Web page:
C2 Expert In The News

Lower Paxton Township Police undergo new "brain training" to help officers

Police officers are required to go through regular training to stay in top shape, but Lower Paxton Township Police are the first in Pennsylvania and only the third in the country to do a new state-of-the-art brain training.
September 26, 2017 | WHP 21

Reno Police Participating in Research Project; Aim to Improve Safety, Community Relations

The Reno Police Department is participating in a research study that will help police officers better respond to critical situations.
February 16, 2017 | News 4

Hillsborough Police Undergo Cognitive Command Training

Officers with the Hillsborough Police Department received new cutting edge training aimed at teaching officers a new way to think about their jobs.
February 6, 2017 | WRAL

Hillsborough Police Department Implements New Training Program

The Hillsborough Police Department recently adopted a new training program to help officers keep their minds on the job and stay professional in high-stress situations.
January 29, 2017 | Daily Tarheel

Hillsborough Police Use Cognitive Command Training to Deal with Extreme Stress Situations

At the Baltimore Police training center on Northern Parkway, they are trying to slow the game down for new officers in a new training program called Cognitive Command, or C2.
January 28, 2017 |The Herald Sun

Hillsborough Police Department Adopts Cognitive Command Training

The Hillsborough Police Department has adopted an innovative new training program designed to improve police performance and professionalism, making the department the first in North Carolina and among the first in the nation to adopt Cognitive Command (C2) Training.
January 25, 2017 | Town of Hillsborough

Re-training the Baltimore police officer's brain

At the Baltimore Police training center on Northern Parkway, they are trying to slow the game down for new officers in a new training program called Cognitive Command, or C2.
August 24, 2015 | ABC - WMAR Baltimore

Baltimore police recruits receive cognitive training...

The Baltimore Police Department has hired a cognitive neuroscientist to train new recruits in a repetitive mental exercise intended to improve their performance in stressful situations...
August 24, 2015 | Baltimore Sun

Building a Better Police Force

For more than a decade, Jon Page, assistant professor of psychology, has been researching the effects of acute stress on job performance, with a focus on law enforcement.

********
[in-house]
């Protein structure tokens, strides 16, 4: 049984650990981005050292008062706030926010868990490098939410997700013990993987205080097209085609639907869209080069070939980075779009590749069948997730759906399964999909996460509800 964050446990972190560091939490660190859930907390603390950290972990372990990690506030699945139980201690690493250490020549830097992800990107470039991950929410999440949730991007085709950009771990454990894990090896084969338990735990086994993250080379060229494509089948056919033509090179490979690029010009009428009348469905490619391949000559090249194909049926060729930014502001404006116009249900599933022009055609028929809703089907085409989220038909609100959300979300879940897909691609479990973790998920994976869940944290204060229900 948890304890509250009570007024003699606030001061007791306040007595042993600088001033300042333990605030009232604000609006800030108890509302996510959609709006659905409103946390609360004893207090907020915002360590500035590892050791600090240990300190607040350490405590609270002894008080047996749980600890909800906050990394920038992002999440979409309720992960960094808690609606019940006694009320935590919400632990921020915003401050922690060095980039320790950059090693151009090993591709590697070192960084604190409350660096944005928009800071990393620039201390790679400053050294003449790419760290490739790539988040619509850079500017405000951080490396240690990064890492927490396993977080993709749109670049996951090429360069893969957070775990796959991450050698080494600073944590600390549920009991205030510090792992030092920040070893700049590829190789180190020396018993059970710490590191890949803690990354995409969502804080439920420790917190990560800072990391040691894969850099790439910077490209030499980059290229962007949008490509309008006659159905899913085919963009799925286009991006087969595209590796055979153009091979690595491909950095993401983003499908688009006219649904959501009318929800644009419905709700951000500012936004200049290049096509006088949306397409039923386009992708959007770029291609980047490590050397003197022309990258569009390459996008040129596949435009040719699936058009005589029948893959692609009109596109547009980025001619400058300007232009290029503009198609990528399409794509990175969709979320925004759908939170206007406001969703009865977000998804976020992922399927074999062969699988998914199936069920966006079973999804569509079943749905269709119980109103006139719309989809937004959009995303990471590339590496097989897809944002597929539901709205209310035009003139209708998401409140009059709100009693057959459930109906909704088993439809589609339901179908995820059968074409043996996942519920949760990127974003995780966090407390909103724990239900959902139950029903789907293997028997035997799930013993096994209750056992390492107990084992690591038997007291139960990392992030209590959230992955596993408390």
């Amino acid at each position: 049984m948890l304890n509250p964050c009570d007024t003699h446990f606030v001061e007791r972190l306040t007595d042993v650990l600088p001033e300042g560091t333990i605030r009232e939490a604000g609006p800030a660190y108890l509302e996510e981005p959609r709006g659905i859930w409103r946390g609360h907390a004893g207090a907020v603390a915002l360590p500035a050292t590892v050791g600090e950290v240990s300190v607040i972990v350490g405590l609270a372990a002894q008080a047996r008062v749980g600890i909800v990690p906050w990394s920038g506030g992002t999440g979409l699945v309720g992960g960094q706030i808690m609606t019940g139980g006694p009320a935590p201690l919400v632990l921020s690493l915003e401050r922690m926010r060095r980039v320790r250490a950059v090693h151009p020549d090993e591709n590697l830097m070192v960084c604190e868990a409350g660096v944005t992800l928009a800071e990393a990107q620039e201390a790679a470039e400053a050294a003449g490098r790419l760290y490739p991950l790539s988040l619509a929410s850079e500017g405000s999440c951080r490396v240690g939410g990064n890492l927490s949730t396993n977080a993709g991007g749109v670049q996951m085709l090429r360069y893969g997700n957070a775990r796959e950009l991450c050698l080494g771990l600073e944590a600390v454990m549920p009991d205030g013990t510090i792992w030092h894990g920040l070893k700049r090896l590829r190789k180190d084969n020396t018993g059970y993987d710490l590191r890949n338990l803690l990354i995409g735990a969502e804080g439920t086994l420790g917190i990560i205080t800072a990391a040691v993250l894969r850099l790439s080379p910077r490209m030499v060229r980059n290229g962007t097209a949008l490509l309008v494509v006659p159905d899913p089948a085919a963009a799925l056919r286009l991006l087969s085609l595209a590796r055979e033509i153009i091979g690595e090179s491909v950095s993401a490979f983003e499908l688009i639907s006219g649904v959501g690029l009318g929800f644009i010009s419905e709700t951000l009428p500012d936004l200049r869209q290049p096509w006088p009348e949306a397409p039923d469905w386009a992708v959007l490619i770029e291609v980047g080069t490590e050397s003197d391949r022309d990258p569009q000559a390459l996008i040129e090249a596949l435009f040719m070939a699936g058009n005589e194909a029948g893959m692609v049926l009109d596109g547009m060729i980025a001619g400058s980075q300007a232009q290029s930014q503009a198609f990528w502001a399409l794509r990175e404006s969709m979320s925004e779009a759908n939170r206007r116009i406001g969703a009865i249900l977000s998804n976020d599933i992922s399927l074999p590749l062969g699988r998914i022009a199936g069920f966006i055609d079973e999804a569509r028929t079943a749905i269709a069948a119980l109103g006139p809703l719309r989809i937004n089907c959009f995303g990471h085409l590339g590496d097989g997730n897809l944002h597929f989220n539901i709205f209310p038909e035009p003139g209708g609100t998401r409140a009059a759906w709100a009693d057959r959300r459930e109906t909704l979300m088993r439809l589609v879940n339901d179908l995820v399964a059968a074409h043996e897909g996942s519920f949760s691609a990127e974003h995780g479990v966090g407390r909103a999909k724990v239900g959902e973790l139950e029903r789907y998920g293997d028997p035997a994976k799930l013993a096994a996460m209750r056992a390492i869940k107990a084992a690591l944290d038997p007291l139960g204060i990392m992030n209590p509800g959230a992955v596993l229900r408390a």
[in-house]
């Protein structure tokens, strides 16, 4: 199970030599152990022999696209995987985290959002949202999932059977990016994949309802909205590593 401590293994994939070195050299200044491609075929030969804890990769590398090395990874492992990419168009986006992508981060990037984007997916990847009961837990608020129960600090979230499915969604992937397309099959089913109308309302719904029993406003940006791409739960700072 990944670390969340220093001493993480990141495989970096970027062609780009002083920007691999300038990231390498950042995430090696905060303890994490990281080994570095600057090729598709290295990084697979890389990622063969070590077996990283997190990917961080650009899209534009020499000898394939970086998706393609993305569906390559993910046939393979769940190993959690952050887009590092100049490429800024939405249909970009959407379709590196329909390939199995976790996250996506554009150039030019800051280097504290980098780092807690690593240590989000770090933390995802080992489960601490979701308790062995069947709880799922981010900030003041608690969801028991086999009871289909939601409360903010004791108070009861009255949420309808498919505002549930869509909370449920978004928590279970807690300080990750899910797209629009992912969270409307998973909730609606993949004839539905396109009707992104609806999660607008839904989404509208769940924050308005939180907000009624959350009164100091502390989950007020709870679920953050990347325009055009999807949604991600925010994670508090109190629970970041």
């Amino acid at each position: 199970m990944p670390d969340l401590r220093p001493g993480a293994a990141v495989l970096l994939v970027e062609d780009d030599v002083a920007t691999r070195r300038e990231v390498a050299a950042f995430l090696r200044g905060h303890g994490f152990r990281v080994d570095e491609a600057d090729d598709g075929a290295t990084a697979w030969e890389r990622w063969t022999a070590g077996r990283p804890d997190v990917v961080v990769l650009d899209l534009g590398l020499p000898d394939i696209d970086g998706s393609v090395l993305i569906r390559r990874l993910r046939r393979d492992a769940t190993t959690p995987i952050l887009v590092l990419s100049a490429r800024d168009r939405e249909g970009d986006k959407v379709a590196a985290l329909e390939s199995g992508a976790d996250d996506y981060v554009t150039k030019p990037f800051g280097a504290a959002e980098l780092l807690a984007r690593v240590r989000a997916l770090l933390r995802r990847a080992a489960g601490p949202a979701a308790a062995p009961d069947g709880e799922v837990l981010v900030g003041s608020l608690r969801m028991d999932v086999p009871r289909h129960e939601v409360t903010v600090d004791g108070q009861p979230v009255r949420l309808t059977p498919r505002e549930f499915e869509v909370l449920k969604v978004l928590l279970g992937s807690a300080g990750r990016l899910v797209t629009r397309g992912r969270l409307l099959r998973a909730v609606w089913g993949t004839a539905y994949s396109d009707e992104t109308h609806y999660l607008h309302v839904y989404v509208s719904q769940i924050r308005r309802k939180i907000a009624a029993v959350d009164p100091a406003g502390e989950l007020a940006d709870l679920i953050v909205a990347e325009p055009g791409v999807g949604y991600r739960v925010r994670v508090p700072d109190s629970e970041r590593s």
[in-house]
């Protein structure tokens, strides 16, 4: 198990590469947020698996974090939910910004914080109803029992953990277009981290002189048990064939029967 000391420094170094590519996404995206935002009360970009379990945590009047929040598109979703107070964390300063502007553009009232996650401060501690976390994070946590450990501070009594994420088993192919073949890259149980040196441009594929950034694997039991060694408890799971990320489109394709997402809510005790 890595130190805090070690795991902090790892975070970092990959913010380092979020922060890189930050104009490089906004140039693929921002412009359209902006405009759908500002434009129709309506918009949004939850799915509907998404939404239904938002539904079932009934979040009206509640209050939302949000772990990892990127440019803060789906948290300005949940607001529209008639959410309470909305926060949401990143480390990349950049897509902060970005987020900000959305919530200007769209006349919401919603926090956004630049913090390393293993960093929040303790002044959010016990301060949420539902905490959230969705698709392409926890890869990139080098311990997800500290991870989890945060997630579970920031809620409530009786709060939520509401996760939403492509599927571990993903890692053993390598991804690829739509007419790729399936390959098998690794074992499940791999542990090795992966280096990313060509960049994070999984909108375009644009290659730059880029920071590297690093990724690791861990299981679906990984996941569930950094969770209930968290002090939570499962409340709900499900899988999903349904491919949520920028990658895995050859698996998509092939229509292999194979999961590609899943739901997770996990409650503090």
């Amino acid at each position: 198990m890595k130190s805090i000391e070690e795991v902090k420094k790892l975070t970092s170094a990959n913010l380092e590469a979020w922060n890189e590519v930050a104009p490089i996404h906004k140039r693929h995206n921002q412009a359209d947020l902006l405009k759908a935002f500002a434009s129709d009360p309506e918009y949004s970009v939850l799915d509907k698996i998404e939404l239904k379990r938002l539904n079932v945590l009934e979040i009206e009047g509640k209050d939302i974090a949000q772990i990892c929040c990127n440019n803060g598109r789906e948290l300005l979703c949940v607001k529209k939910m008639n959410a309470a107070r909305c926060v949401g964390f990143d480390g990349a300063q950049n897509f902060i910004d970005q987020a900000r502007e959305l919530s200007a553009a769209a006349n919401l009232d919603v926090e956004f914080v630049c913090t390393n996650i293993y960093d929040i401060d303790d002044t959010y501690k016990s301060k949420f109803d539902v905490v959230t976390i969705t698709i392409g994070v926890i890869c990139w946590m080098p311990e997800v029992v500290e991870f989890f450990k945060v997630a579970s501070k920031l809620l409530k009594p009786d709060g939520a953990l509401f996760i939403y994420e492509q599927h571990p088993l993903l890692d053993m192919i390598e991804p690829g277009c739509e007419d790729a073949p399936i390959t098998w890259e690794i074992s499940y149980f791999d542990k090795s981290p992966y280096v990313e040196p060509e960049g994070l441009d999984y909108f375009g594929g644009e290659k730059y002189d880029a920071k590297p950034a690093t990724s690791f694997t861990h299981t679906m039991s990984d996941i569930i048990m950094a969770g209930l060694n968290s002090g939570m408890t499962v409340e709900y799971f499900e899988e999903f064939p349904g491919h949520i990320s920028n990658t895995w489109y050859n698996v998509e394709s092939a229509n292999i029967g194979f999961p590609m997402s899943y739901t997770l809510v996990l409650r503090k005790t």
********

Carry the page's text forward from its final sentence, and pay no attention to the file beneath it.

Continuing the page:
August, 2015 | Dickinson.edu

Articles

Slow the game down: How to become an expert in LE

Once skills are automated and schemas are activated, a large portion of information processing is taken care of in the subconscious brain.
May 30, 2017 | Police One

The Brain Fills-In the Gaps

To understand the current description of how an officer can form inaccurate memories during a critical incident, you first need to understand a few things about your brain.
March 5, 2017 | Law Officer

The right mindset for ambushes: Listen to your gut

Using your threat detector on a regular basis takes practice; using it appropriately takes training. Here are some tips
August 24, 2016 | PoliceOne.com

What fighter pilots can teach PDs about safer pursuits

In the air, if a fighter pilot needs to direct attention to a specific tactical navigation system for four or five seconds, he or she can do so safely — a pursuit driver does not have that same luxury
November 25, 2015 | PoliceOne.com

The Brain Always Assumes Danger

The subconscious brain houses an amazingly complex pattern recognition system that is constantly monitoring the environment. Located in your back-channel are brain structures that detect and signal danger.
November 20, 2016 | Law Officer

Can stress and fatigue affect officer bias and decision-making?

The media and pundits say that race affects an officer’s decision to shoot and with some recent police shootings, anecdotal evidence points in that direction as well — but what does science say?
July 22, 2015 | PoliceOne.com

How 'tac-talk' can prevent unintended discharges

Tac-talk at the “code word” level has been scientifically shown to build neural pathways in the brain that make actions automatic — a proven method for building muscle memory
May 13, 2015 | PoliceOne.com